Michael Griffin, undersecretary of defense for research and engineering, said Tuesday he expects to have usable directed-energy weaponry in the hands of war fighters in “no more than a few years,” but acknowledged the size of a system usable for missile defense requires greater investment.
“You need another factor of three to four to have as space control weapon, a missile defense capability, space-based, boost-phase or midcourse capability, with a large directed-energy weapon. We need to be in the megawatt class to have that,” Griffin said at an event hosted by the Center for Strategic and International Studies.
“That’s not right around the corner but that’s not utterly out of reach either. So you’re going to see in upcoming budgets for missile defense a renewed emphasis on laser scaling across several technologies because we feel we have to do that.”
Directed-energy weaponry has been a dream for decades within the department, but Pentagon planners and industry experts have become increasingly confident the use of at least small systems in the near term is realistic.
Another potential use for lower-tier systems identified by Griffin is for disrupting swarming unmanned systems, something he called a potential “transformative concern.” Using high-powered microwaves to disrupt those swarms may make sense, he predicted.
More broadly, Griffin called for a “proliferation” of sensors in low-Earth orbit to combat hypersonic threats.
“We really need to be closer to the action,” he said about the need for those systems to be in low-Earth orbit.
“We need to be proliferated and reliant, so that removing a few of those satellites by the adversary doesn’t alter our capability. We need to think about space as a domain which our adversaries seek to remove from our use, and respond accordingly.”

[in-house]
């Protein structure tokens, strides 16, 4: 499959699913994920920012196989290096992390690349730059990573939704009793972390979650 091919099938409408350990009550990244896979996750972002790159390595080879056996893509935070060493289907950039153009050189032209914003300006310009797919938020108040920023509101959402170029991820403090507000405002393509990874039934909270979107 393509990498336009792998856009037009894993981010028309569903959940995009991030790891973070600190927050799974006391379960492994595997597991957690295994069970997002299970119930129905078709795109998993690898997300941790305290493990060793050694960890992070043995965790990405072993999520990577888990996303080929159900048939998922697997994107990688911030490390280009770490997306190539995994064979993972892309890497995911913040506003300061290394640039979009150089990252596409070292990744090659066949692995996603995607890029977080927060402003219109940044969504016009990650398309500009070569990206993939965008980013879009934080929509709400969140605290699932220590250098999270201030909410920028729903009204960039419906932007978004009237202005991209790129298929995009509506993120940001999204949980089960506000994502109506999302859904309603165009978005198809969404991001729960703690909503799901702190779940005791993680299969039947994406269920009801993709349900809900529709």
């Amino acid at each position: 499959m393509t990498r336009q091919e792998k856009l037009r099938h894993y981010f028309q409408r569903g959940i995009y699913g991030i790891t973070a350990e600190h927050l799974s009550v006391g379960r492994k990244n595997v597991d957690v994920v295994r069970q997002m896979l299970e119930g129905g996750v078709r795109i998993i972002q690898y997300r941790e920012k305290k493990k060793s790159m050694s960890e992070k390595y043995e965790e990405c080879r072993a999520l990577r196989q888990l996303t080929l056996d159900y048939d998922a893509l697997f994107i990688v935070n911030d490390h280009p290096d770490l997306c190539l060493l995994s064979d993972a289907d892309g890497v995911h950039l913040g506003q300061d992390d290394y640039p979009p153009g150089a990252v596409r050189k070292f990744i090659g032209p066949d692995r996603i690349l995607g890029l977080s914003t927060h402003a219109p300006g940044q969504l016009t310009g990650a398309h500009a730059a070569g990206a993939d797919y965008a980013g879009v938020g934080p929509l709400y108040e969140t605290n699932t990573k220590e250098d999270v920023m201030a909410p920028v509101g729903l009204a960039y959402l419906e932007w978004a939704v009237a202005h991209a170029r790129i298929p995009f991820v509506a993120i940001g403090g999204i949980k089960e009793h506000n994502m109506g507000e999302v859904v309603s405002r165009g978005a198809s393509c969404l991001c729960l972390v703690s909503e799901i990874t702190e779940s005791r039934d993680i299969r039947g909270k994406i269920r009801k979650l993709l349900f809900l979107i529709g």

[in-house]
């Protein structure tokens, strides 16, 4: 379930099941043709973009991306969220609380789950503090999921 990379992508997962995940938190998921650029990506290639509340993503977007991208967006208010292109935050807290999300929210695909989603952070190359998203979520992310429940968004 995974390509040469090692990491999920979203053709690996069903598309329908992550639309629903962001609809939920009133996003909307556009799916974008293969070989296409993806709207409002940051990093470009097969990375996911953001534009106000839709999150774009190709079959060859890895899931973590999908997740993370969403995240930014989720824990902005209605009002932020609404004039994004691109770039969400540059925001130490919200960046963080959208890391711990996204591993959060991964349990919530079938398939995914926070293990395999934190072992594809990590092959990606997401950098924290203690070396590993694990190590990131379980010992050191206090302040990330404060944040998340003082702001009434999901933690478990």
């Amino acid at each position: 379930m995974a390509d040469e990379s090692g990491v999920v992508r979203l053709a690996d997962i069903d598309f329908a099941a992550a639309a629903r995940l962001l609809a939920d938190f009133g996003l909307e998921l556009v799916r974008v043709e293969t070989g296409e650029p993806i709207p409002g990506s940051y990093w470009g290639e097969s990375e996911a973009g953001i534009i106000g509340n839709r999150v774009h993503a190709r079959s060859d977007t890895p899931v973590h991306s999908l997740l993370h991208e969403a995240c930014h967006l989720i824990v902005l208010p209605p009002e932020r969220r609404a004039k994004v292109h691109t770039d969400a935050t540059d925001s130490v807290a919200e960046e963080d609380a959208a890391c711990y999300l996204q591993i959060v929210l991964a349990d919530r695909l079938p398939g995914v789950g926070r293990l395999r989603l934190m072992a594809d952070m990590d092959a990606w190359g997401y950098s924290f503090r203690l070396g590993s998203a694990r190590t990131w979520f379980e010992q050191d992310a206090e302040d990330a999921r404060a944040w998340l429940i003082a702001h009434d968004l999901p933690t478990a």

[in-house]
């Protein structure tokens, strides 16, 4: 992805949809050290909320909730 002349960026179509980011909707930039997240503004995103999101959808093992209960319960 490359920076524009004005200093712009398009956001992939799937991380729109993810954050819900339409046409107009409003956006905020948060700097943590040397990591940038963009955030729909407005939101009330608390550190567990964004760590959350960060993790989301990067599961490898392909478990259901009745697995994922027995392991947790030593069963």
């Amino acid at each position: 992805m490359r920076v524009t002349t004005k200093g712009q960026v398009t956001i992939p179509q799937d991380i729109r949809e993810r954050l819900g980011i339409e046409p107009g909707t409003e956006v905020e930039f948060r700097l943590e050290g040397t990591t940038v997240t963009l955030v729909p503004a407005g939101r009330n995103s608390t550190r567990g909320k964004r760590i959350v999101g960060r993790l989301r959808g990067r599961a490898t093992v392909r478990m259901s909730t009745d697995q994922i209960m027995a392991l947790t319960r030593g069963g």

But he underscored a point he made over the summer, that trying to catch a hypersonic weapon with a space-based interceptor simply won’t work, given the speed of hypersonic capabilities and how close to Earth they fly.
Griffin declined to comment on the status of the long-awaited Missile Defense Review, now expected no earlier than December.
Over the course of the hourlong discussion, Griffin also made an argument for why missile defense decisions should stay at the secretary of defense staffing level, guided by the Missile Defense Agency and broader strategic thinking, rather than be delegated to the armed services.
As part of a broad reorganization of the Pentagon’s acquisition structure, which also resulted in the creation of Griffin’s office, the vast majority of large acquisition programs, previously controlled by the department’s legacy acquisition office, had day-to-day oversight pushed down to the service level.
However, Griffin made it clear he thinks that would not work for the development of missile defense capabilities, flatly saying: “I don’t think it’s going to happen, and if it did, I don’t think it is going to be good.”
“Asking the Navy to prioritize an SM-3 system over another carrier, that’s maybe not a fair question. Asking the Army to prioritize THAAD over another brigade combat team, maybe that’s not a fair question,” he said.
“Those are questions of the architecture of what our national defense looks like that maybe rise to the secretary or OSD level, not the responsibility of a given service.
“Today those particular systems you mentioned, THAAD and SM-3, things like that, those are prioritized at the Department of Defense level. And maybe that will just continue.”